If Akbar, who is in her early 20s, had not had the opportunity to get an education, which few women in Afghanistan do, she might never have been up on that stage. She also would not have founded Young Women for Change, a nonprofit that is committed to empowering Afghan women.

Hearing these women speak, I was reminded of how lucky I and the other women in the room are to have our education. As a kid, I joined every club and sport possible, and I used those experiences in my college applications. After I graduated from high school, my parents generously paid my way to the University of Maryland, College Park. Throughout my time there, I had endless support from my family and friends. They trusted my decisions and were excited for my future.

Now I’m in “the future.” I’m a year out of college, and I’m doing work that I really love with the American Association of University Women (AAUW). For the first time in my life, I finally have an answer when people ask me what I want to do. I used to tell people what I thought they wanted to hear or something unrealistic because I had no idea how I would pursue such a goal. But now I know I want to make a difference.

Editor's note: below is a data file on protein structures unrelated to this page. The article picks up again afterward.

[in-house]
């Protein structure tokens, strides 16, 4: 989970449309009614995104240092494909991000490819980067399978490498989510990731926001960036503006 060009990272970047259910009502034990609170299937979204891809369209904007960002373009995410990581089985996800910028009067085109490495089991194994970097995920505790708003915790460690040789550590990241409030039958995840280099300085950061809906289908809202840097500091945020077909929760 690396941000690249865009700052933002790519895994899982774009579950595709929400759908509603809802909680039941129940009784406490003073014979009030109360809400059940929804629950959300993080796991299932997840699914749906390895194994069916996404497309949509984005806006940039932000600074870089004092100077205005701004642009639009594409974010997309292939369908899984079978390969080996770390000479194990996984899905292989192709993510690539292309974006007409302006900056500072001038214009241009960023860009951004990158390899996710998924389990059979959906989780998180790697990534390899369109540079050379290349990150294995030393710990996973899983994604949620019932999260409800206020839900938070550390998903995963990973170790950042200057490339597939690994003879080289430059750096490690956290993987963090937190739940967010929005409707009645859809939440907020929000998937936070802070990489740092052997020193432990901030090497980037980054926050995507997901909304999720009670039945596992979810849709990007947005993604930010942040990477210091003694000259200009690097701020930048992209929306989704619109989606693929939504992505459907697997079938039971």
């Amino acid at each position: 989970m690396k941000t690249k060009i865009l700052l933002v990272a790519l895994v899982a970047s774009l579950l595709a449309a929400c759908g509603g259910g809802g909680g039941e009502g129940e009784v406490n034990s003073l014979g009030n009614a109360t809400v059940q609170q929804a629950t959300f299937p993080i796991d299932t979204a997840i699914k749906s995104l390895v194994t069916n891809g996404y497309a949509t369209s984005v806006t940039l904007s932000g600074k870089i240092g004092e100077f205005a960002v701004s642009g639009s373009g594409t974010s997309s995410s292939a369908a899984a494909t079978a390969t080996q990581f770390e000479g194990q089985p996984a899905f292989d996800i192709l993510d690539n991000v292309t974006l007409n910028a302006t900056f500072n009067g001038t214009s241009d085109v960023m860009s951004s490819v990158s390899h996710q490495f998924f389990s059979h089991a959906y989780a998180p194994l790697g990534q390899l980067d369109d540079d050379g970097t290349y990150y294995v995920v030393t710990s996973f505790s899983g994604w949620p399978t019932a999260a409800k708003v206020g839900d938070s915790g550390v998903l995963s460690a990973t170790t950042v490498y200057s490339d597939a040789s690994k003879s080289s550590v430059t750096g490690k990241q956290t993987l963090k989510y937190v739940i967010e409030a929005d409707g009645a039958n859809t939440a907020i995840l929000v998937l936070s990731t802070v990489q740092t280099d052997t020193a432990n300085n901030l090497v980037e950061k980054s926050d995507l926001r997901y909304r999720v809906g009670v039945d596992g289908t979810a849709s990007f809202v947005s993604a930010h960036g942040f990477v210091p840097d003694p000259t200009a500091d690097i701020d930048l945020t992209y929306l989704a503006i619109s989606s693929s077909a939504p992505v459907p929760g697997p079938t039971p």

And I realize, thanks to the 2012 NCCWSL Women of Distinction, that my experience has to inform my understanding of the struggles of others. We’ve all dealt with internal struggles that made our experiences our own and maybe a few that stumped us at times. But we can look to the opportunities we have today for reassurance. We, as a gathering of college women, must take the responsibility that comes with our education and use it to help people. We are the voice of those who don’t and won’t have the opportunity to change reality like we can.